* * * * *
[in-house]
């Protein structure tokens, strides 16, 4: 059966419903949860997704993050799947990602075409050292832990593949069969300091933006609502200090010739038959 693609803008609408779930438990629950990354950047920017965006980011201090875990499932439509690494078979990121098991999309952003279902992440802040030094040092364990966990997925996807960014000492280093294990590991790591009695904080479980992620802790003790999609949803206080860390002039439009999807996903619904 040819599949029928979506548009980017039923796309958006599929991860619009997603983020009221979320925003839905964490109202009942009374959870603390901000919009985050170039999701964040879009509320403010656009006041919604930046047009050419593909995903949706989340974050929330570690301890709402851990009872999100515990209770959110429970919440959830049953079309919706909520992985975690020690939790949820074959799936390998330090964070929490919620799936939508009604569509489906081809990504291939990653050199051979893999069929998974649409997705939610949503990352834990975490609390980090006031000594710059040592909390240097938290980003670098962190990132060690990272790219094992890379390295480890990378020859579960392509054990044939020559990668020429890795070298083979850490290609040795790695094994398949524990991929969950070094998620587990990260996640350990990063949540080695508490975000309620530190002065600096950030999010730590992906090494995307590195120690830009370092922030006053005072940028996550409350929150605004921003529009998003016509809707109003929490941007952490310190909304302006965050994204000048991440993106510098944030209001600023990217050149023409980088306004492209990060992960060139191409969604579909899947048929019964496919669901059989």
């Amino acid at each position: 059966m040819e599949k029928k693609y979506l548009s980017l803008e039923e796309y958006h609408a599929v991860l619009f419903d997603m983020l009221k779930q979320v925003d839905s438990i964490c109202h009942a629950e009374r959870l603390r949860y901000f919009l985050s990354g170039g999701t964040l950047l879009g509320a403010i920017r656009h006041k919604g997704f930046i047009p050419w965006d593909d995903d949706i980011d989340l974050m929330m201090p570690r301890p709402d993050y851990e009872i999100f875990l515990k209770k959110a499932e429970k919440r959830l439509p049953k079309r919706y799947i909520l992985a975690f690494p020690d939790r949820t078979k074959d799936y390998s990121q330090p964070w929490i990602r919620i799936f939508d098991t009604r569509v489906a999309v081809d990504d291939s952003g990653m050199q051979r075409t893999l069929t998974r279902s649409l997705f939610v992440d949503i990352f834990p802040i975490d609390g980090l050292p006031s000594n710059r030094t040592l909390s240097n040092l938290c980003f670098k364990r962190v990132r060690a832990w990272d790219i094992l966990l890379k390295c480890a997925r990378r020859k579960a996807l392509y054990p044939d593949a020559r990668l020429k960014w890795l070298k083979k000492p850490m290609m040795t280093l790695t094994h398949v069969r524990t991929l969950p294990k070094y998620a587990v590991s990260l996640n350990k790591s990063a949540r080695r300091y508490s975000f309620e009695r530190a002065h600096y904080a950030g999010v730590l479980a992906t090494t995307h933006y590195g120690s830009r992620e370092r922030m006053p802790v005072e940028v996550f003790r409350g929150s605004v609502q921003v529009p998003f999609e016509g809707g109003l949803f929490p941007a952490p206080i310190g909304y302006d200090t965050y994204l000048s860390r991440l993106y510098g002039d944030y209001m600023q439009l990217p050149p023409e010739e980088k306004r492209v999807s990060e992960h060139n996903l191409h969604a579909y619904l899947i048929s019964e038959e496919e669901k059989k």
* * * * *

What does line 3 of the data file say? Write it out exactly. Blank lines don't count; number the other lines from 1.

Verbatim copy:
């Amino acid at each position: 059966m040819e599949k029928k693609y979506l548009s980017l803008e039923e796309y958006h609408a599929v991860l619009f419903d997603m983020l009221k779930q979320v925003d839905s438990i964490c109202h009942a629950e009374r959870l603390r949860y901000f919009l985050s990354g170039g999701t964040l950047l879009g509320a403010i920017r656009h006041k919604g997704f930046i047009p050419w965006d593909d995903d949706i980011d989340l974050m929330m201090p570690r301890p709402d993050y851990e009872i999100f875990l515990k209770k959110a499932e429970k919440r959830l439509p049953k079309r919706y799947i909520l992985a975690f690494p020690d939790r949820t078979k074959d799936y390998s990121q330090p964070w929490i990602r919620i799936f939508d098991t009604r569509v489906a999309v081809d990504d291939s952003g990653m050199q051979r075409t893999l069929t998974r279902s649409l997705f939610v992440d949503i990352f834990p802040i975490d609390g980090l050292p006031s000594n710059r030094t040592l909390s240097n040092l938290c980003f670098k364990r962190v990132r060690a832990w990272d790219i094992l966990l890379k390295c480890a997925r990378r020859k579960a996807l392509y054990p044939d593949a020559r990668l020429k960014w890795l070298k083979k000492p850490m290609m040795t280093l790695t094994h398949v069969r524990t991929l969950p294990k070094y998620a587990v590991s990260l996640n350990k790591s990063a949540r080695r300091y508490s975000f309620e009695r530190a002065h600096y904080a950030g999010v730590l479980a992906t090494t995307h933006y590195g120690s830009r992620e370092r922030m006053p802790v005072e940028v996550f003790r409350g929150s605004v609502q921003v529009p998003f999609e016509g809707g109003l949803f929490p941007a952490p206080i310190g909304y302006d200090t965050y994204l000048s860390r991440l993106y510098g002039d944030y209001m600023q439009l990217p050149p023409e010739e980088k306004r492209v999807s990060e992960h060139n996903l191409h969604a579909y619904l899947i048929s019964e038959e496919e669901k059989k």